“The subduction of the Juan de Fuca plate beneath North America changes markedly along the length of the subduction zone, notably in the angle of subduction, distribution of earthquakes, volcanism, geologic and seismic structure of the upper plate, and regional horizontal stress.” Quoted from the USGS article.
“A comprehensive analysis of the Cascadia Subduction Zone off the Pacific Northwest coast confirms that the region has had numerous earthquakes over the past 10,000 years, and suggests that the southern Oregon coast may be most vulnerable based on recurrence frequency.” Quoted from the Oregon State University press release.
Dating of organic materials and DNA extracted from human coprolites discovered in Oregon’s Paisley Caves enabled researchers to date projectile points to at least 13,200 years, bracket the geographic origin of projectile point technologies, point to a Siberia-east Asian origins of the people who used the points and possibly confirm the authenticity of what is the oldest direct evidence for humans in the Americas.
“The United States has 169 active volcanoes. More than half of them could erupt explosively, sending ash up to 20,000 or 30,000 feet where commercial air traffic flies. USGS scientists are working to improve our understanding of volcano hazards to help protect communities and reduce the risks.” Quoted from the USGS video release.
“Oregon scientists who correctly predicted the 2011 eruption of the Axial Seamount underwater volcano years before it occurred, now say another underwater volcano off the Oregon coast gave off signals just hours before it erupted.” Quoted from the Voice of America press release.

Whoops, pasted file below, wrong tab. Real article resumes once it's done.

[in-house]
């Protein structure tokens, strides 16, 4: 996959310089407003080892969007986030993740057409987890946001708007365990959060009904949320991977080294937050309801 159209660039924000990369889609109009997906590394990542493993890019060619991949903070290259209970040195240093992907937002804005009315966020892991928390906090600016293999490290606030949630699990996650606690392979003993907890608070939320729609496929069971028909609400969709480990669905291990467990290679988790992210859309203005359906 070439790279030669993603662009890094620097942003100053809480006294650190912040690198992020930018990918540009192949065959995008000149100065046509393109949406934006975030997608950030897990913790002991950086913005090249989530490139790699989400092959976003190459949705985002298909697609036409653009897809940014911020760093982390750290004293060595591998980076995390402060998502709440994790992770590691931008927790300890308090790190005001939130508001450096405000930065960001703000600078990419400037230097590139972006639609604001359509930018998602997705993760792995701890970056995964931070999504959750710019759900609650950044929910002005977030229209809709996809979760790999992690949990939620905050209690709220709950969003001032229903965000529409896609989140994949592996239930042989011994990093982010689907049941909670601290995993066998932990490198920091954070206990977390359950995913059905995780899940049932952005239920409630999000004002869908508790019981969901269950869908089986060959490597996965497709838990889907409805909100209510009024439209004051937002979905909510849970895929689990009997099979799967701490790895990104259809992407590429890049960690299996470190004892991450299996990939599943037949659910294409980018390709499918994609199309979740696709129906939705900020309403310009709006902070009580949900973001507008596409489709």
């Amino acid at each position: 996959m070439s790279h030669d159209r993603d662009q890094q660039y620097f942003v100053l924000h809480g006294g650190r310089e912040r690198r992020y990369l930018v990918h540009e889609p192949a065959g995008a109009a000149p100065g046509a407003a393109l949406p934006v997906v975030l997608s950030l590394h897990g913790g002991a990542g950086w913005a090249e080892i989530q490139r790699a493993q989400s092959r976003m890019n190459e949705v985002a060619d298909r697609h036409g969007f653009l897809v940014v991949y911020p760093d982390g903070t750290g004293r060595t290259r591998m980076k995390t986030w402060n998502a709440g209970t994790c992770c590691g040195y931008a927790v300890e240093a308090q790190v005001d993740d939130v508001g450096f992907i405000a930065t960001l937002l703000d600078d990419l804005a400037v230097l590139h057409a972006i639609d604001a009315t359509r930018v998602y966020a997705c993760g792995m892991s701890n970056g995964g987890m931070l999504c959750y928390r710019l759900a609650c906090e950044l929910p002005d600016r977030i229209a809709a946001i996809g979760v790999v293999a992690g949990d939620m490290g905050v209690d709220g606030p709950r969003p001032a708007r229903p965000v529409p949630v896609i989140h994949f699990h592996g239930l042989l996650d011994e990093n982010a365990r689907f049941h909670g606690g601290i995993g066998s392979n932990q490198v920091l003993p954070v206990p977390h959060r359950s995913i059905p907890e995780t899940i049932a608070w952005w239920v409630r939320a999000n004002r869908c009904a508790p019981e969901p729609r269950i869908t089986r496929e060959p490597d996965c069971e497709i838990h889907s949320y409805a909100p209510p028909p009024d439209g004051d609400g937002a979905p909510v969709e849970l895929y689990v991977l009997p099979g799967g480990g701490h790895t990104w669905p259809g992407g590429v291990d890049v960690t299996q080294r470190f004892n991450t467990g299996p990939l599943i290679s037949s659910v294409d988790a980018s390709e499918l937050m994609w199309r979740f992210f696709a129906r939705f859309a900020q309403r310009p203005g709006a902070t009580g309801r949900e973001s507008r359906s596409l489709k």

Numerous landslides have plagued a project to straighten a section of Oregon’s Highway 20 through a part of the Coast Range that receives over 100 inches of rain per year. Landslide damage will force the state to demolish four new bridges.
A process known as hydro-shearing is being used to develop a geothermal resource near Newberry Crater. The process involved pumping large volumes of water into subsurface rock units with the goal of widening existing fractures. This contrasts with hydraulic fracturing which is done using higher pressures with a goal of creating new fractures.
“The importance of hydropower as a source of electricity generation varies by geographic region. While hydropower accounted for 6% of total U.S. electricity generation in 2010, it provided over half of the electricity in the Pacific Northwest.” Quote from the Energy Information Administration article.
USGS investigates the long-term decline in water-levels in basalt aquifers near Mosier Oregon. “…water levels continued to drop at approximately the same, nearly constant annual rate of about 4 feet per year, resulting in a current total decline of between 150 and 200 feet in many wells with continued downward trends.” Quoted from the USGS press release.
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Homeowners Insurance usually does not cover damage caused by floods, landslides, earthquakes and other geohazards.
Frac Sand is a high-purity silica sand used in hydraulic fracturing to enhance the flow of oil and gas from tight rock units.
Diamonds from Coal? Diamonds form under a variety of conditions that rarely involve coal as a source of carbon.
Fluorescent Minerals glow with spectacular colors when illuminated in the dark with an ultraviolet lamp.
Helium is a byproduct of the natural gas industry. Its most important use is in magnetic resonance imaging (MRI) machines.